(Reprinted from the November/December GRC Bulletin)
International participation at the 36th GRC Annual Meeting, held September 30-October 3 in Reno, Nevada, USA, was especially strong this year, with more than 40 countries represented. The growth of geothermal energy activity in emerging markets today is significantly higher than that of the U.S., and should offer unique opportunities for U.S.-based providers of geothermal goods and services. For the fifth year, the annual meeting broadened its international outreach by hosting an International Luncheon on the first day of the conference.
The idea for the luncheon is to bring together international attendees and U.S. geothermal stakeholders from both public and private sectors.
Introduced by GRC’s Interim Executive Director, Steve Ponder, the first presentation was given by Professor Alfredo Lahsen of the University of Chile, who provided an update on his country’s geothermal energy developments.
Chile has vast, untapped, geothermal resources of 17,000 MWe and over 10 percent of the world’s land volcanoes, and more than 200 hot springs. The Chilean government has now awarded more than 69 geothermal exploration concessions and 4 exploitation concessions.
Exploration drilling has been completed in five areas: Tinguiririca, Calabozos, Laguna del Maule, Chillan and Tolhuaca (or San Gregorio). The latter two have completed production wells and are moving quickly to become South America’s first geothermal electric power generating projects.
Prof. Lahsen, who was instrumental in the drafting of the Geothermal Energy Law in 2000 that regulates the ownership of geothermal resources, described at least four projects that are in the pipeline. Domestic and international investment in the sector continues with players such as ENEL-ENAP, GeoGlobal Energy Chile, and multiple mining companies.
The second presentation was given by Edward Kiroge, Managing Director and Chief Executive Officer of Kenya Electricity Generating Company (KENGEN) who provided a review of Kenya’s aggressive geothermal expansion program.
His presentation provided a detailed review of the African continent’s unrivaled leader in geothermal energy development. His presentation was on behalf of Kenya’s two leading geothermal institutions, KENGEN and the Geothermal Development Company (GDC). Dr. Silas Simuyi, the Director of GDC, had been invited, but was unable to attend the meeting this year.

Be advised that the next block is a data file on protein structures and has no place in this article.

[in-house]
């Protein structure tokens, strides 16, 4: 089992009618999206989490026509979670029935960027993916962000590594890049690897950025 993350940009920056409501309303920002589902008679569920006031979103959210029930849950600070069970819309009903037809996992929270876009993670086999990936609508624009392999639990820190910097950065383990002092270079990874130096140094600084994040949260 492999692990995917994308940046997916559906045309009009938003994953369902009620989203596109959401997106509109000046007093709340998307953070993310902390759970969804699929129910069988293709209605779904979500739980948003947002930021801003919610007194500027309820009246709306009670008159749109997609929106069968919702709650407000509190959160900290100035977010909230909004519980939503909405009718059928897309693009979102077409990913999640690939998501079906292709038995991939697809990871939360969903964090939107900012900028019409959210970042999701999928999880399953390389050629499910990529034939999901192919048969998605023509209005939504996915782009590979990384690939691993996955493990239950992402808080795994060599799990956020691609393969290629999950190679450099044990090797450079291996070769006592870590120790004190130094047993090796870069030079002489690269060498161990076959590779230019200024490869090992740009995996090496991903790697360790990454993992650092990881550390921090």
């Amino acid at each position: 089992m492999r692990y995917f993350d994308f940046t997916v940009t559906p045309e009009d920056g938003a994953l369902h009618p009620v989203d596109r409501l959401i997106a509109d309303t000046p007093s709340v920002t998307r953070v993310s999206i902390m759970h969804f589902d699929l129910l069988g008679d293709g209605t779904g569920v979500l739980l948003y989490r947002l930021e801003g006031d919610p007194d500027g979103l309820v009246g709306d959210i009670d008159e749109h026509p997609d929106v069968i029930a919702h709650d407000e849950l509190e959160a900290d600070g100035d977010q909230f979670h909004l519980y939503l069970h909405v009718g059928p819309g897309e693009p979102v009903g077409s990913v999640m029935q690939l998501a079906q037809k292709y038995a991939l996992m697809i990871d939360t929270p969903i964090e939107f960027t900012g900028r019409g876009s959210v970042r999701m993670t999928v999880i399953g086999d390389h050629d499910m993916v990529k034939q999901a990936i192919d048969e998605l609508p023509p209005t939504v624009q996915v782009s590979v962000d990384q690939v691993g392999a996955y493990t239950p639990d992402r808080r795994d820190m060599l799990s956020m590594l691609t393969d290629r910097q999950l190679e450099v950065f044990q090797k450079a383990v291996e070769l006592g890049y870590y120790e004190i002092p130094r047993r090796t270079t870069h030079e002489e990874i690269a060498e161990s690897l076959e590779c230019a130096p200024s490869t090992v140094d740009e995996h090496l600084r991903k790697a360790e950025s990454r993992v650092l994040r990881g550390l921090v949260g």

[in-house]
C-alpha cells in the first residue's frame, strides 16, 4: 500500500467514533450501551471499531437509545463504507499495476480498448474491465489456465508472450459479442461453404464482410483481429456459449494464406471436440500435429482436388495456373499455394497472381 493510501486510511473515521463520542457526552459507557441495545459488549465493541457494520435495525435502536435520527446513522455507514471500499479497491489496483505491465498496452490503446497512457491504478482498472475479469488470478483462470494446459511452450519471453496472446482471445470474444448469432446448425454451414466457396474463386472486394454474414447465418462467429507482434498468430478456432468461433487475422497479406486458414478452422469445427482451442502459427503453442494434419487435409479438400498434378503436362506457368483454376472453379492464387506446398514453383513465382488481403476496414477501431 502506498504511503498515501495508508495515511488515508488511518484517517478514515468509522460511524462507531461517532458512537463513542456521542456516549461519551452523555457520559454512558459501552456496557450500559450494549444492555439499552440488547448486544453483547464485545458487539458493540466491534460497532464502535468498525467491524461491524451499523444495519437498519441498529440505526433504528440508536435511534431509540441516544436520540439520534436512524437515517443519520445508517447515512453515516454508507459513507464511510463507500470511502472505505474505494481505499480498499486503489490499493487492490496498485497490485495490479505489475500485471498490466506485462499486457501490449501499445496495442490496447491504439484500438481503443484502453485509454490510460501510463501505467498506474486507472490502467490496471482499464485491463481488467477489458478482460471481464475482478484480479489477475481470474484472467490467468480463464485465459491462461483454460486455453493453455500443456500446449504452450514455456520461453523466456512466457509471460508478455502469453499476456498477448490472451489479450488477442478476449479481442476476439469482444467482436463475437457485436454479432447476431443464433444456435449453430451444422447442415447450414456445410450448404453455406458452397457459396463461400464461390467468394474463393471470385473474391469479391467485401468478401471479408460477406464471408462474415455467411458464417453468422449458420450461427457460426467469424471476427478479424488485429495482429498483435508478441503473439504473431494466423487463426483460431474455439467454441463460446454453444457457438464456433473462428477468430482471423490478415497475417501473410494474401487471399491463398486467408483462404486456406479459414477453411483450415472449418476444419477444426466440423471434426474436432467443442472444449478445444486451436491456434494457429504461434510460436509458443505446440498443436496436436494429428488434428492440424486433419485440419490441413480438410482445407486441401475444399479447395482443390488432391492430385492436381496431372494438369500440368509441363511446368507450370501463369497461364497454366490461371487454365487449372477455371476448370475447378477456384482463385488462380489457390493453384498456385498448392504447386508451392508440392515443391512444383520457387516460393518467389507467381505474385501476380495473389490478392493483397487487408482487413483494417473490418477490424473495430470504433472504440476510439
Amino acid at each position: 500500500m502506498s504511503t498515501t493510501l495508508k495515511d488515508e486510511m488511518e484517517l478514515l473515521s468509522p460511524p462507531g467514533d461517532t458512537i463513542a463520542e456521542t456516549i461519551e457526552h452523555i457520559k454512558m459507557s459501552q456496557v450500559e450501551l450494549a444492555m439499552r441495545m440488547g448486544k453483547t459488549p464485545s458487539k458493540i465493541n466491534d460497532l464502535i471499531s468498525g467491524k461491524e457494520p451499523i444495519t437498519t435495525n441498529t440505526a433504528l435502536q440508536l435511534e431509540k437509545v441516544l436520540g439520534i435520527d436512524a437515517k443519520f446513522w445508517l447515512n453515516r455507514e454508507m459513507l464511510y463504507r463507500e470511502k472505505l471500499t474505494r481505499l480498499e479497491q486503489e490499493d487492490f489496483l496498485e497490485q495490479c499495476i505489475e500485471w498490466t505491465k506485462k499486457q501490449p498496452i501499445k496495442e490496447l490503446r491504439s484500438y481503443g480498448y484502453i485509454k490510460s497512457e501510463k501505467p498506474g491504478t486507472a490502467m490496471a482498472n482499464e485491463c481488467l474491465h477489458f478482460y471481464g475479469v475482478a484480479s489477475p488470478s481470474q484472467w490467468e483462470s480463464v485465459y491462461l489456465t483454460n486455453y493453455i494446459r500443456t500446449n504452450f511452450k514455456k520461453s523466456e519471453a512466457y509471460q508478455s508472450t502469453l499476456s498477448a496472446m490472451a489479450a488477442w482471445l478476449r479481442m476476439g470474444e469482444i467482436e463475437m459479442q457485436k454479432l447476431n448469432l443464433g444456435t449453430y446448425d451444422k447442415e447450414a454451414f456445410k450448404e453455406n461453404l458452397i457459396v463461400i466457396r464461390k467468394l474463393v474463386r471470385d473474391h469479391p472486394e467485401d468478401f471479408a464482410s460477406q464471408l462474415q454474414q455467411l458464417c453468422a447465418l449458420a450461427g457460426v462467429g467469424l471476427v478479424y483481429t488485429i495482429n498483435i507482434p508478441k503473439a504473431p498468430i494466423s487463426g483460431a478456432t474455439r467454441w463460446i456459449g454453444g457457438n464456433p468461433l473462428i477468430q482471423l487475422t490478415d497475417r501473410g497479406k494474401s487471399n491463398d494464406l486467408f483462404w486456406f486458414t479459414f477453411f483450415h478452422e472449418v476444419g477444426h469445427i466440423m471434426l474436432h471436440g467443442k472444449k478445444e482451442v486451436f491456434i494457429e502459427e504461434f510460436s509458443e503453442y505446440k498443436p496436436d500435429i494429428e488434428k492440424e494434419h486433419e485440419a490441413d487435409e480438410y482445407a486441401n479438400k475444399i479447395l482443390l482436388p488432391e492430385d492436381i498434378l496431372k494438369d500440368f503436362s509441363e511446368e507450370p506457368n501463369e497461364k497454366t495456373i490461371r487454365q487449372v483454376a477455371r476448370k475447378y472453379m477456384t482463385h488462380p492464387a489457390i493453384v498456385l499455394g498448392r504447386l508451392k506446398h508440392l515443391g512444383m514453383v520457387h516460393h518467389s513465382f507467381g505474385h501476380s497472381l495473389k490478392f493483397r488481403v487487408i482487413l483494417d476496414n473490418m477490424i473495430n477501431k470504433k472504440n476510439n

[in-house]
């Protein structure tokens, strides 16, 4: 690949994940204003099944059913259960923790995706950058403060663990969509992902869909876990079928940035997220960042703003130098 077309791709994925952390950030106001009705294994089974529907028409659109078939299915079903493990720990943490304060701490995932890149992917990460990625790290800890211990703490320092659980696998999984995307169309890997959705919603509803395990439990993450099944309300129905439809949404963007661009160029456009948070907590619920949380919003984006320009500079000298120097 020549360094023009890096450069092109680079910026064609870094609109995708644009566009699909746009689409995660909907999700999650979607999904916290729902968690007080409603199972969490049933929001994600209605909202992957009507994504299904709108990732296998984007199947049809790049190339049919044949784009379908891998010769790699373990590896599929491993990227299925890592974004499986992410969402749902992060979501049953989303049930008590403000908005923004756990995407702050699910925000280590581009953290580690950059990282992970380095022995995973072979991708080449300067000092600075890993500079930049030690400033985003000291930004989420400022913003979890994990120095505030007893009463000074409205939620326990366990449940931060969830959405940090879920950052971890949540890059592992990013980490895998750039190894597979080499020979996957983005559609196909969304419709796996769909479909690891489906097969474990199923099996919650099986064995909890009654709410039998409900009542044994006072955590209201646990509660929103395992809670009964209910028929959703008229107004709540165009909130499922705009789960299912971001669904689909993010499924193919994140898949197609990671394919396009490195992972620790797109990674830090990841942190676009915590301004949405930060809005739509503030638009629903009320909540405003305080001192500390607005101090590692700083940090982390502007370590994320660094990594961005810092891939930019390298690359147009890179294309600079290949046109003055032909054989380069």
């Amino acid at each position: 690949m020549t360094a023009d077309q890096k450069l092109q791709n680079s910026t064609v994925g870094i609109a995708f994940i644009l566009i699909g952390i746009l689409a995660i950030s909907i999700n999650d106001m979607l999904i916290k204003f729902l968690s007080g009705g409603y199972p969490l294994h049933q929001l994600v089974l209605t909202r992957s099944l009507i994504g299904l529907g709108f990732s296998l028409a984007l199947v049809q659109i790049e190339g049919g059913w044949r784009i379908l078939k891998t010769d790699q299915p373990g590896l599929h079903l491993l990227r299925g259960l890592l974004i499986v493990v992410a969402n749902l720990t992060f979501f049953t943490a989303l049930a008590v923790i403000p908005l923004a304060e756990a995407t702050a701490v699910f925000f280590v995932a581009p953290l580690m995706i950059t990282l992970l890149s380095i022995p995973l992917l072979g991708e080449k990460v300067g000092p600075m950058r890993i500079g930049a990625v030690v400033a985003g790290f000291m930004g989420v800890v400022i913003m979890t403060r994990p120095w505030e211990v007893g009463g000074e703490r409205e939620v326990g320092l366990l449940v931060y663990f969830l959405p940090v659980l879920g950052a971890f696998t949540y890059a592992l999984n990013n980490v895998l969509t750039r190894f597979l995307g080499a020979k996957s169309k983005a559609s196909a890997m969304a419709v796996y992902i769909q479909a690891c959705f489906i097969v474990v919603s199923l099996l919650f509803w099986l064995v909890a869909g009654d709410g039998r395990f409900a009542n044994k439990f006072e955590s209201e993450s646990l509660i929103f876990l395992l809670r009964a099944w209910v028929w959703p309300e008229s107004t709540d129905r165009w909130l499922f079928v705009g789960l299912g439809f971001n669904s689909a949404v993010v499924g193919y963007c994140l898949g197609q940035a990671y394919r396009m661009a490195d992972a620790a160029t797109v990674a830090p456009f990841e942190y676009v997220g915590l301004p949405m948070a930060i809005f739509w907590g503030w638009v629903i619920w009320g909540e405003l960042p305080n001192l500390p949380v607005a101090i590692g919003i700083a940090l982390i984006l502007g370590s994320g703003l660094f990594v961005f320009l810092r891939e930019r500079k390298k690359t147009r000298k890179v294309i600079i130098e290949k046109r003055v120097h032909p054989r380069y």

Edward Kiroge’s comprehensive presentation provided a wealth of statistics about Kenya’s geothermal development. As of 2012, Kenya’s national electricity installed capacity is 1708 MWe of which 51 percent is from hydro, 34 percent is from thermal, and 13 percent is from geothermal resources, a total of 207 MWe.
The country’s geothermal resources are large. KENGEN estimates more than 10,000 MWe. Kenya’s population has only 20 percent average access to electricity, and even lower (12 percent) for their rural population. With its population of over 40 million, electricity demand continues to outstrip supply. Since 2003 Kenya’s electricity demand has been growing at 8-10 percent per year. Their national capacity expansion vision for 2030 sees 30 percent of the total expected installed capacity of 15,066 MWe coming from geothermal resources.
Edward Kiroge reported that development partners for the expansion of the Olkaria I and IV projects (280 MWe by 2014) have committed over 920 million USD from a spectrum of players including: China, India, Japan, Korea, New Zealand, and the World Bank. Kenya is pioneering success with 5 MWe portable geothermal wellhead plants.
Mr. Kiroge concluded by announcing that Kenya is currently advertising for expression of interests for partners interested in a development of 560 MWe of geothermal power (to be divided into four phases with 140 MWe each). He also added that GDC is also in the process of developing the first phase of 400 MWe in Menengai geothermal field. He reiterated that Kenya’s national goal is to develop 5000 MWe geothermal capacity by 2030.
Finally, the last presentation was given by Tevifik Kaya from the Turkish Petroleum International Company (TPIC). Turkey’s geothermal energy potential is estimated at 30,000 MWe. As of September 2011, the country’s total installed electricity capacity is 53,106 MWe, of which only 114 MWe, only 0.3 percent is from geothermal resources.
Currently, Turkey has proven 4,000 MWe of geothermal resources over 20 degrees centigrade of which 600-1,000 MW are high temperature fields able to produce electricity.
Due to its economic expansion over the past 8 years, Turkey has become one of the world’s fastest growing energy markets. According to Mr. Kaya, Turkey’s Electricity Transport Corporation (TETC) estimates that demand for electricity will increase at a rate of 6 percent per year between 2009 and 2023.
The increase in geothermal electricity production between 2009 and 2011 was 9 percent. Much of this has been possible as a result of a Feed-In-Tariff of 5-5.5 cents Euros for renewables established in 2005. Mr. Kaya also reported on the continued increase in drilling activity in his country.
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